#1 Silver lining, even after world dairy slump?
Following cuts to prices by dairy giants in the UK, announced at the end of last month, large processors from around the world have followed suit; US-based Land o’ Lakes announced cuts today and Danish giant also announced $85 million in cost cuts. Prices for the industry in several global regions are dropping, after extremely good performance and high demand in 2011.
Worldwide, dairy prices are estimated to be at their lowest since mid-2009 and supply, which is still increasing, has far outstripped demand. This situation is unwelcome news for farmers the world over whose margins have been increasingly squeezed by the twin pressures of hungry processors and retailers and rising input costs.
At the beginning of the month, UK meat and dairy bodies including sheep and cattle organisation EBLEX, AHDB and pig meat lobbyists BPEX held a conference looking at the future of the meat and dairy markets in the UK, including the effects of recession and consumer choices.
Speakers at the Outlook Conference revealed that, although there has been a slump in prices, globally the dairy market has grown by over 4 per cent each year since 2005. However, consumer confidence in the UK has fallen and for the last three years wages have decreased.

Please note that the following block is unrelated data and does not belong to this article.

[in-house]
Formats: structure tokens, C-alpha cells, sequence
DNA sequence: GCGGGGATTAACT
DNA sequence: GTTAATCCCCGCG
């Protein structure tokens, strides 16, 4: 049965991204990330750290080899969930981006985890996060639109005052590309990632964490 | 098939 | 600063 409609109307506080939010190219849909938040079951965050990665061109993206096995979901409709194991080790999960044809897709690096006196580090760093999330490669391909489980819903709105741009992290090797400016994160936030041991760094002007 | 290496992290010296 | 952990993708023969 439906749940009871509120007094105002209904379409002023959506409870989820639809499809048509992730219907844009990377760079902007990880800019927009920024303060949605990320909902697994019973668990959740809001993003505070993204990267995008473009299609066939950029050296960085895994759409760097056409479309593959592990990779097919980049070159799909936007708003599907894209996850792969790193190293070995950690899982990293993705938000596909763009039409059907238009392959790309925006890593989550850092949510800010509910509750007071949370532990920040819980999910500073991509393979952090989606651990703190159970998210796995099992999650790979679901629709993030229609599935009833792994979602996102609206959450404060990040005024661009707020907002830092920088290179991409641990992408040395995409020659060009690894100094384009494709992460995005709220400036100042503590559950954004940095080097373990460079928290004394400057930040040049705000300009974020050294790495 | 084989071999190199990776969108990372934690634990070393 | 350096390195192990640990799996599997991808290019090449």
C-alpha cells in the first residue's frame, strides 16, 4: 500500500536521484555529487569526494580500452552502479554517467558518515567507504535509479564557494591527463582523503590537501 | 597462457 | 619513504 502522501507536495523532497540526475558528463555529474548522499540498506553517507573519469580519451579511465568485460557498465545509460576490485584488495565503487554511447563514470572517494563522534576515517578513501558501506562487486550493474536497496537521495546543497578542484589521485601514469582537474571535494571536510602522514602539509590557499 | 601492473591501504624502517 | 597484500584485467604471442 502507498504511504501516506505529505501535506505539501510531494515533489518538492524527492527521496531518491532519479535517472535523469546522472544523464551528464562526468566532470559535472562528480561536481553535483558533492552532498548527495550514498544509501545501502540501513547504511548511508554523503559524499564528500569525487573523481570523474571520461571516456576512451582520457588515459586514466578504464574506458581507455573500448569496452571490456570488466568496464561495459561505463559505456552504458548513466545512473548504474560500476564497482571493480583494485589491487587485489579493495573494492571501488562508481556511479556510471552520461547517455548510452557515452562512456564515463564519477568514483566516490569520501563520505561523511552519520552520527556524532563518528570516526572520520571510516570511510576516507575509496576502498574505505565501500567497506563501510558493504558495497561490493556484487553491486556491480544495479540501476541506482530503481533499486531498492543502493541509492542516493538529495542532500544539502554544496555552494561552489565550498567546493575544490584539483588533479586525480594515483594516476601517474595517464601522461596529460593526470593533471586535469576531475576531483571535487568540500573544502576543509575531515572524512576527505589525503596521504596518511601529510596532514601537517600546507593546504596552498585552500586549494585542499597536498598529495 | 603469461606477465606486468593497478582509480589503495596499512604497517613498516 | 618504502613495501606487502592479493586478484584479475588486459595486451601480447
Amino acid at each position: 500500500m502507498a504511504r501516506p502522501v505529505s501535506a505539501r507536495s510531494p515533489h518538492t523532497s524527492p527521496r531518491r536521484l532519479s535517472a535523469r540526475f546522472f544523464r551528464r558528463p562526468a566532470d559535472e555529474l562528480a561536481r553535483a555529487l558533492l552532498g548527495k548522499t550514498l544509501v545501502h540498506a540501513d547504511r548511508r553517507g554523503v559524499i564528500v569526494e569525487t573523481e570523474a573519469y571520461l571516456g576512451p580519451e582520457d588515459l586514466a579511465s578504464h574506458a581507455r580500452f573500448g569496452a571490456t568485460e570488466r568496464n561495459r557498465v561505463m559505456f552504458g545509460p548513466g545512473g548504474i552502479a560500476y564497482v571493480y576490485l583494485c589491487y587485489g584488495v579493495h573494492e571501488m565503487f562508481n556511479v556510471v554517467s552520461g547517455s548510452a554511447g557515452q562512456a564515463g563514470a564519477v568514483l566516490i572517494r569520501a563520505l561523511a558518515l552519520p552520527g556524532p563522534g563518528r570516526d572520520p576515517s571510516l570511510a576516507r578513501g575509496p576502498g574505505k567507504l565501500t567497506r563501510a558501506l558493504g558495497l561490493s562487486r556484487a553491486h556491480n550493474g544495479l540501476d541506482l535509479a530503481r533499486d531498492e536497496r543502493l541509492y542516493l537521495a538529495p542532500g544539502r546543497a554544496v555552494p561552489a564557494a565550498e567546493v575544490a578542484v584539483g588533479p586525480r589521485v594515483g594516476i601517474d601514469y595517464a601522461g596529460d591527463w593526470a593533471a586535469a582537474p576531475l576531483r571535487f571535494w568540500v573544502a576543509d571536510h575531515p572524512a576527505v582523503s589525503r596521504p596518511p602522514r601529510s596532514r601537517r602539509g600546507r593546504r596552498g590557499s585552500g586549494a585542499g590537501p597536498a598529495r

Although GDP began to grow again in 2011 in the US, and only affected the Eurozone in the last quarter of the year, the UK has seen negative growth in three of the last five quarters.
However, one speaker suggested that there may be a small silver lining to the cloud covering Britain’s economy; the recent economic climate has meant consumers are sticking more to what they know, which could benefit traditional and local meat and dairy, according to analysts.
Giles Quick, of Kantar Worldpanel, revealed that, over a period of four weeks, 99.7 per cent of households in the UK buy dairy products and 84.3 per cent buy fresh red meat. Mr Quick referred to the £15 billion sector’s place at the heart of food retail and said British producers must play to their strengths to remain productive. Animal welfare and technological advances must be used to full effect, according to the economist.
Some food policy experts have agreed with this to an extent and suggested focusing on welfare and producing better quality meat and dairy, which will offer health and environmental benefits provided consumers eat it as part of a more sustainable diet. Earlier this week, the government’s environmental audit committee said more education is needed to ensure more sustainable eating habits are taken up in the country.